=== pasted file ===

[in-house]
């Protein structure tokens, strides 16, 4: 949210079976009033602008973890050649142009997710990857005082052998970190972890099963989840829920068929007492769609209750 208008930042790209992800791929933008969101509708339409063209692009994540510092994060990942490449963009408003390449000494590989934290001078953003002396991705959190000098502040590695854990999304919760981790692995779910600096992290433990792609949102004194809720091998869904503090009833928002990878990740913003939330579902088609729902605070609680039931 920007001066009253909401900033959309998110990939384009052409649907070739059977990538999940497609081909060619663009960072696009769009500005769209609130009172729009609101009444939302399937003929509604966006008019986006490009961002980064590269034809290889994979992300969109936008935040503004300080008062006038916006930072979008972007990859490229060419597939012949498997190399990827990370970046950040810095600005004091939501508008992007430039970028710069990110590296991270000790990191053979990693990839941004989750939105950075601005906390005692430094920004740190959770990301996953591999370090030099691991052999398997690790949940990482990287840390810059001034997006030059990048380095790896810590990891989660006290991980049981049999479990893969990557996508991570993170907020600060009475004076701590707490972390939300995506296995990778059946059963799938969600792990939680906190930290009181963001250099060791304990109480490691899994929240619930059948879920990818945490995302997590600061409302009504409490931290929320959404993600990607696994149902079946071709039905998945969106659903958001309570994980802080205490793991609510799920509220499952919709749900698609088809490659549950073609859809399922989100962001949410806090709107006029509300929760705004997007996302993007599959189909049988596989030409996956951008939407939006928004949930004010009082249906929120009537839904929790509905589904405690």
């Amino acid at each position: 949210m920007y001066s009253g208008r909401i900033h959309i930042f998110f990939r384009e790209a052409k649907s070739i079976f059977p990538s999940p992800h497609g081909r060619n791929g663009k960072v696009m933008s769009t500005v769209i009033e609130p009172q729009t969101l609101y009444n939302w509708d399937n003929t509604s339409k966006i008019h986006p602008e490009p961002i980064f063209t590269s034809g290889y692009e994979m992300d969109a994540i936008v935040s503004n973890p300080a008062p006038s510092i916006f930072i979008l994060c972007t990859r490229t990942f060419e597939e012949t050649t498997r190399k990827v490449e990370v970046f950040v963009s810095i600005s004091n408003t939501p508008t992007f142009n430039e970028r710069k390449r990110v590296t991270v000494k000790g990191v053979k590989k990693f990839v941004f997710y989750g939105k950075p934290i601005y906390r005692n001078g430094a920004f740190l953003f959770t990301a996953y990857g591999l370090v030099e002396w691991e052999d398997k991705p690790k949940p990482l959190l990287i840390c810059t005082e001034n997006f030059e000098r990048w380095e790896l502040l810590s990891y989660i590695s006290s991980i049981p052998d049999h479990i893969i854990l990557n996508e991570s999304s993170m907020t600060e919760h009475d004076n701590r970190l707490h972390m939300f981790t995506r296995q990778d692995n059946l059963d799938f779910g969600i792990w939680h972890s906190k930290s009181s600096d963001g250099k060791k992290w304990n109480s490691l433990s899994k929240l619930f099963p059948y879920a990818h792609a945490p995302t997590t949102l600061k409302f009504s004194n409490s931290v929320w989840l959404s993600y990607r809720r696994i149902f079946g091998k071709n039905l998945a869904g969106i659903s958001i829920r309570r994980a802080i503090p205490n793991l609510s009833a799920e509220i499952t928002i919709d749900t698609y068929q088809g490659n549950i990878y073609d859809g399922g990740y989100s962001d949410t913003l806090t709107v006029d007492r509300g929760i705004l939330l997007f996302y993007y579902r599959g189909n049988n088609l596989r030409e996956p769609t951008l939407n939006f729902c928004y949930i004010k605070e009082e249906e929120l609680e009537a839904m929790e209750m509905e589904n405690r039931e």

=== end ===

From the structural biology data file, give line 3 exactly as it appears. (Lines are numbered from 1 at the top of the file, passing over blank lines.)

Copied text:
């Amino acid at each position: 949210m920007y001066s009253g208008r909401i900033h959309i930042f998110f990939r384009e790209a052409k649907s070739i079976f059977p990538s999940p992800h497609g081909r060619n791929g663009k960072v696009m933008s769009t500005v769209i009033e609130p009172q729009t969101l609101y009444n939302w509708d399937n003929t509604s339409k966006i008019h986006p602008e490009p961002i980064f063209t590269s034809g290889y692009e994979m992300d969109a994540i936008v935040s503004n973890p300080a008062p006038s510092i916006f930072i979008l994060c972007t990859r490229t990942f060419e597939e012949t050649t498997r190399k990827v490449e990370v970046f950040v963009s810095i600005s004091n408003t939501p508008t992007f142009n430039e970028r710069k390449r990110v590296t991270v000494k000790g990191v053979k590989k990693f990839v941004f997710y989750g939105k950075p934290i601005y906390r005692n001078g430094a920004f740190l953003f959770t990301a996953y990857g591999l370090v030099e002396w691991e052999d398997k991705p690790k949940p990482l959190l990287i840390c810059t005082e001034n997006f030059e000098r990048w380095e790896l502040l810590s990891y989660i590695s006290s991980i049981p052998d049999h479990i893969i854990l990557n996508e991570s999304s993170m907020t600060e919760h009475d004076n701590r970190l707490h972390m939300f981790t995506r296995q990778d692995n059946l059963d799938f779910g969600i792990w939680h972890s906190k930290s009181s600096d963001g250099k060791k992290w304990n109480s490691l433990s899994k929240l619930f099963p059948y879920a990818h792609a945490p995302t997590t949102l600061k409302f009504s004194n409490s931290v929320w989840l959404s993600y990607r809720r696994i149902f079946g091998k071709n039905l998945a869904g969106i659903s958001i829920r309570r994980a802080i503090p205490n793991l609510s009833a799920e509220i499952t928002i919709d749900t698609y068929q088809g490659n549950i990878y073609d859809g399922g990740y989100s962001d949410t913003l806090t709107v006029d007492r509300g929760i705004l939330l997007f996302y993007y579902r599959g189909n049988n088609l596989r030409e996956p769609t951008l939407n939006f729902c928004y949930i004010k605070e009082e249906e929120l609680e009537a839904m929790e209750m509905e589904n405690r039931e």